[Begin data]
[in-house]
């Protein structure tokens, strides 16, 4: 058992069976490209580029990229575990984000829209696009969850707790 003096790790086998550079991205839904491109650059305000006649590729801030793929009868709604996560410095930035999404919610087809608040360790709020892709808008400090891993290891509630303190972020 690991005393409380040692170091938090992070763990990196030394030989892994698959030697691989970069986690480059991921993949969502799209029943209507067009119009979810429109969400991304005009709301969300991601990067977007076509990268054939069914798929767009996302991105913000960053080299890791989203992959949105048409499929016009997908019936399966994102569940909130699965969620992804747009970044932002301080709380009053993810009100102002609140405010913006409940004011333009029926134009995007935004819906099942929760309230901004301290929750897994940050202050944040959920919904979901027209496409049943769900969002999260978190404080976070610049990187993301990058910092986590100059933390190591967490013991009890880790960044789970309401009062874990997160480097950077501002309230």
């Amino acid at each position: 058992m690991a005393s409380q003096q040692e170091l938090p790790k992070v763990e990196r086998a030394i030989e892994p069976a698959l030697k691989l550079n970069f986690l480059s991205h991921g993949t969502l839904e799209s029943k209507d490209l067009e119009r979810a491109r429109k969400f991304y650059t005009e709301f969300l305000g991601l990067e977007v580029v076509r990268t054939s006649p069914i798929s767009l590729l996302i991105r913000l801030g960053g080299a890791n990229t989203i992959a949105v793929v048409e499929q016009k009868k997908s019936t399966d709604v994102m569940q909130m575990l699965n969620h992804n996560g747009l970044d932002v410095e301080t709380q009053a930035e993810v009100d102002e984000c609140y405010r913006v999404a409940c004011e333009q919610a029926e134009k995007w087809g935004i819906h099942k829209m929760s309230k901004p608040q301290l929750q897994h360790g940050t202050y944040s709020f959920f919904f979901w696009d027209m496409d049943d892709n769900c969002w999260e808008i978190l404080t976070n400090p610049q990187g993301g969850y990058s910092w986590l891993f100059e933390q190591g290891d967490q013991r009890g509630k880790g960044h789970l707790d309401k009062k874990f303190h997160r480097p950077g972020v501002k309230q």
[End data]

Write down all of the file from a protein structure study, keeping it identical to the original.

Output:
[in-house]
């Protein structure tokens, strides 16, 4: 058992069976490209580029990229575990984000829209696009969850707790 003096790790086998550079991205839904491109650059305000006649590729801030793929009868709604996560410095930035999404919610087809608040360790709020892709808008400090891993290891509630303190972020 690991005393409380040692170091938090992070763990990196030394030989892994698959030697691989970069986690480059991921993949969502799209029943209507067009119009979810429109969400991304005009709301969300991601990067977007076509990268054939069914798929767009996302991105913000960053080299890791989203992959949105048409499929016009997908019936399966994102569940909130699965969620992804747009970044932002301080709380009053993810009100102002609140405010913006409940004011333009029926134009995007935004819906099942929760309230901004301290929750897994940050202050944040959920919904979901027209496409049943769900969002999260978190404080976070610049990187993301990058910092986590100059933390190591967490013991009890880790960044789970309401009062874990997160480097950077501002309230």
């Amino acid at each position: 058992m690991a005393s409380q003096q040692e170091l938090p790790k992070v763990e990196r086998a030394i030989e892994p069976a698959l030697k691989l550079n970069f986690l480059s991205h991921g993949t969502l839904e799209s029943k209507d490209l067009e119009r979810a491109r429109k969400f991304y650059t005009e709301f969300l305000g991601l990067e977007v580029v076509r990268t054939s006649p069914i798929s767009l590729l996302i991105r913000l801030g960053g080299a890791n990229t989203i992959a949105v793929v048409e499929q016009k009868k997908s019936t399966d709604v994102m569940q909130m575990l699965n969620h992804n996560g747009l970044d932002v410095e301080t709380q009053a930035e993810v009100d102002e984000c609140y405010r913006v999404a409940c004011e333009q919610a029926e134009k995007w087809g935004i819906h099942k829209m929760s309230k901004p608040q301290l929750q897994h360790g940050t202050y944040s709020f959920f919904f979901w696009d027209m496409d049943d892709n769900c969002w999260e808008i978190l404080t976070n400090p610049q990187g993301g969850y990058s910092w986590l891993f100059e933390q190591g290891d967490q013991r009890g509630k880790g960044h789970l707790d309401k009062k874990f303190h997160r480097p950077g972020v501002k309230q």